A former investigator for the House of Representatives Select Committee on Benghazi is accusing the Republican-led panel of targeting Democrat Hillary Clinton to scupper her presidential bid, the New York Times and CNN reported on Saturday. "These are explosive allegations," Clinton campaign spokesman Brian Fallon said in a statement.
By Valerie Vande Panne BOSTON (Reuters) - Bill Cosby testified under oath for about seven hours on Friday in response to a civil suit brought by a woman who accuses the veteran comedian of sexually abusing her when she was 15, a lawyer for the plaintiff said on Saturday. It was the first time Cosby, 78, testified under oath since dozens of women came forward over the past year with accusations of sexual misconduct, some of which date back to the 1960s. The plaintiff's attorney Gloria Allred gave few details of the deposition in Boston, the exact location of which was not disclosed.
By Jim Forsyth SAN ANTONIO (Reuters) - The U.S. military officer who headed a hearing in the case of accused deserter Army Sergeant Bowe Bergdahl recommended that the man held captive by the Taliban in Afghanistan should not be sent to a military prison, Bergdahl's lawyers said. In a memorandum issued on Friday, Lieutenant Colonel Mark Visger, the presiding officer at the so-called Article 32 hearing last month in San Antonio, recommended "non-judicial punishment" for Bergdahl, the lawyers said. U.S. military prosecutors told the two-day hearing in September that Bergdahl had intended to desert his post.
By Richard Cowan WASHINGTON (Reuters) - Some conservatives in the Republican party are sharpening their knives to keep Representative Paul Ryan from succeeding House Speaker John Boehner, even as they say publicly the election of the next speaker will center on reforms in the U.S. House of Representatives instead of the candidates. "The focus is on, in my opinion, not who is speaker, but the process changes we can put in place," said Representative Barry Loudermilk, a member of the Freedom Caucus made up of the most conservative Republicans in the House. At least one caucus member has outlined requirements a candidate must meet in order to win an endorsement in the speaker's race, and it is not clear if Ryan can pass the test.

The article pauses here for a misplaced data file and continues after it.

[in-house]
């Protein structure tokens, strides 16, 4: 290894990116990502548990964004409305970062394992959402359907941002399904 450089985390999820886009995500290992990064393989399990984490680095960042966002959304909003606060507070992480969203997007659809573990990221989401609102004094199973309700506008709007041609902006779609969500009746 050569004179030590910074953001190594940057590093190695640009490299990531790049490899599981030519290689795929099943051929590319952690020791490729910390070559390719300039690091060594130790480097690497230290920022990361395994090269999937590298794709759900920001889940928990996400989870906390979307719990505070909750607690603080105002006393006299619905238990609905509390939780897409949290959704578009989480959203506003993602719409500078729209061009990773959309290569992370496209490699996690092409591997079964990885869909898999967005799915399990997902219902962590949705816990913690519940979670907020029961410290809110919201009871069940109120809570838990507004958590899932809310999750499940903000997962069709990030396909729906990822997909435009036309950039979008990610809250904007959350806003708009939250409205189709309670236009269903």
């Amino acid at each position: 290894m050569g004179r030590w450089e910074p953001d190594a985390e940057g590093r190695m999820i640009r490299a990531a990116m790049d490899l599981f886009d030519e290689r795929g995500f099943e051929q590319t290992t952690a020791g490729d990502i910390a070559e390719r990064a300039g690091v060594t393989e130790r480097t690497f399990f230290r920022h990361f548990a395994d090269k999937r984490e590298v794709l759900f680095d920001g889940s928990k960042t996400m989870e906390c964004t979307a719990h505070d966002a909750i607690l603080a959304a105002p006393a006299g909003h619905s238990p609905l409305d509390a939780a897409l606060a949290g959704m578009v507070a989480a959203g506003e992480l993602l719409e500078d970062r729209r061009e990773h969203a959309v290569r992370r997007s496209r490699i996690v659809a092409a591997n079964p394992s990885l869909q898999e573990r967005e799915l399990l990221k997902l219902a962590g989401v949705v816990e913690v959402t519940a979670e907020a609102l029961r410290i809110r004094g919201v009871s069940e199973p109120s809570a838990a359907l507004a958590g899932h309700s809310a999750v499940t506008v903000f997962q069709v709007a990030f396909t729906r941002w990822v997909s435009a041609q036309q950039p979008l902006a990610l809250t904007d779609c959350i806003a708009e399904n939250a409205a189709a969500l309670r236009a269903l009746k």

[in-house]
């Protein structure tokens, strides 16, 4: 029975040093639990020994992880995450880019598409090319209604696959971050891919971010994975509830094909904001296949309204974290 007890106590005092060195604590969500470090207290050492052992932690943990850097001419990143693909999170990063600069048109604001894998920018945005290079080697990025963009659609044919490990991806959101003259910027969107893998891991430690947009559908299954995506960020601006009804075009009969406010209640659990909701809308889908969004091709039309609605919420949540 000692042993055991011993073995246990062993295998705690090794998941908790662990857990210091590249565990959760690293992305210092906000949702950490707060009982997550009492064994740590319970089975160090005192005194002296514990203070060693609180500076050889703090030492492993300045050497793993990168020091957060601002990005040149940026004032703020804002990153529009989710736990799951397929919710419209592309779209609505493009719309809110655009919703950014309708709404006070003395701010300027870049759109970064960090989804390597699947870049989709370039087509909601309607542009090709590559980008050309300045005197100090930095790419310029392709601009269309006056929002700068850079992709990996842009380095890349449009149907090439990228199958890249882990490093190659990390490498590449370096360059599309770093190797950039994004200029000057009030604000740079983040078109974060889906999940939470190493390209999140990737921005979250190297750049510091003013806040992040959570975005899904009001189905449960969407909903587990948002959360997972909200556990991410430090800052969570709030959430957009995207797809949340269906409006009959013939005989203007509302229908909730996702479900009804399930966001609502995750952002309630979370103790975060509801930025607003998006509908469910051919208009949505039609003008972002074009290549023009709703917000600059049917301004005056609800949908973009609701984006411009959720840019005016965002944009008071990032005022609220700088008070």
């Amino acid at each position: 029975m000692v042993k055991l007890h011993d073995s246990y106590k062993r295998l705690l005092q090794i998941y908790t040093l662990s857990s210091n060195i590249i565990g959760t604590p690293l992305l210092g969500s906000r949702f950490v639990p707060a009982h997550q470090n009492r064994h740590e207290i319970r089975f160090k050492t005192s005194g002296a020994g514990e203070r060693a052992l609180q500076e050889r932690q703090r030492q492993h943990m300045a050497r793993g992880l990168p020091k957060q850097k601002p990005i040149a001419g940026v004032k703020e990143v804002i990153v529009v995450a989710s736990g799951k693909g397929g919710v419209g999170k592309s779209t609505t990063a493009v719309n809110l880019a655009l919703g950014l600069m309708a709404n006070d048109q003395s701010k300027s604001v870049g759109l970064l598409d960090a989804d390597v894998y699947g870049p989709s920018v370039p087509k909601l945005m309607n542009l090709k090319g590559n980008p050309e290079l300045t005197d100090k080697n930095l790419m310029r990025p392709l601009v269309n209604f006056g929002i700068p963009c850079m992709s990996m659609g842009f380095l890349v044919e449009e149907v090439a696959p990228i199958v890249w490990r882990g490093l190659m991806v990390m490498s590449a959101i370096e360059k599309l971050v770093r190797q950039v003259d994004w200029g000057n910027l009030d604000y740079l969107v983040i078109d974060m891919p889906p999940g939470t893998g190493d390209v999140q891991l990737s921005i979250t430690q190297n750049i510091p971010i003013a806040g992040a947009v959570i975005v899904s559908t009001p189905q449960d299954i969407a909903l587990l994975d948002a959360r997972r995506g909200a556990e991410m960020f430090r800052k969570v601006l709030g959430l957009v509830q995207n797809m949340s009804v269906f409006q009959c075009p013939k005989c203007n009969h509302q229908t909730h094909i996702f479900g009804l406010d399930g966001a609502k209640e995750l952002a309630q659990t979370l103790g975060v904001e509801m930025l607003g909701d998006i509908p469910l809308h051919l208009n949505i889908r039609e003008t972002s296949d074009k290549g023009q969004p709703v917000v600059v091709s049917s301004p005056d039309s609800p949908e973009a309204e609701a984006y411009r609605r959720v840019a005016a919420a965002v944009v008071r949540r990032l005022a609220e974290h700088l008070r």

California Governor Jerry Brown signed a bill designed to help undocumented immigrants who are victims of violent crime, by introducing time limits on law enforcement's response to their U.S. visa applications in an attempt to standardize police forces' uneven treatment of applicants. The federal government grants visas to undocumented immigrants who help law enforcement try to catch criminals. The so-called U visa allows the recipient to live and work in the United States for four years, but to apply, a victim must first ask local law enforcement to verify their cooperation.
President Barack Obama, in a ritual that has become both familiar and frustrating to him, traveled to Oregon on Friday to console families of the victims of a community college shooting that once again sparked a push for U.S. gun reform. The president, a Democrat who tried but failed to tighten firearms laws after previous mass shootings, arrived in a community where support for gun rights remains strong despite the deaths of 10 people, including the gunman, in the deadliest massacre on U.S. soil in two years. Obama met privately for about an hour with the families at a local high school.
BOSTON (AP) — A defamation lawsuit brought against Bill Cosby by three women who say he sexually abused them decades ago can move forward, a federal judge in Massachusetts ruled Friday, delivering a legal blow to the comedian as he attempts to defend himself against accusations of sexual assault by dozens of women.
Urbanization — the expansion of cities — is on the rise. People across the globe are heading into urban areas looking for work, education and health care. Others arrive, fleeing wars and natural disasters. Without the proper planning, the rapid increase in urban areas, especially in developing countries where most growth is happening, can lead to some big problems.
U.S. union United Auto Workers' leaders on Friday approved a tentative four-year contract with Fiat Chrysler Automobiles NV , sending the proposed pact to 40,000 workers for a ratification vote. The move follows Fiat Chrysler workers' rejection last week of a previous tentative contract. A new tentative agreement was reached on Wednesday night, averting a call by the UAW to have its members strike Fiat Chrysler’s U.S. operations.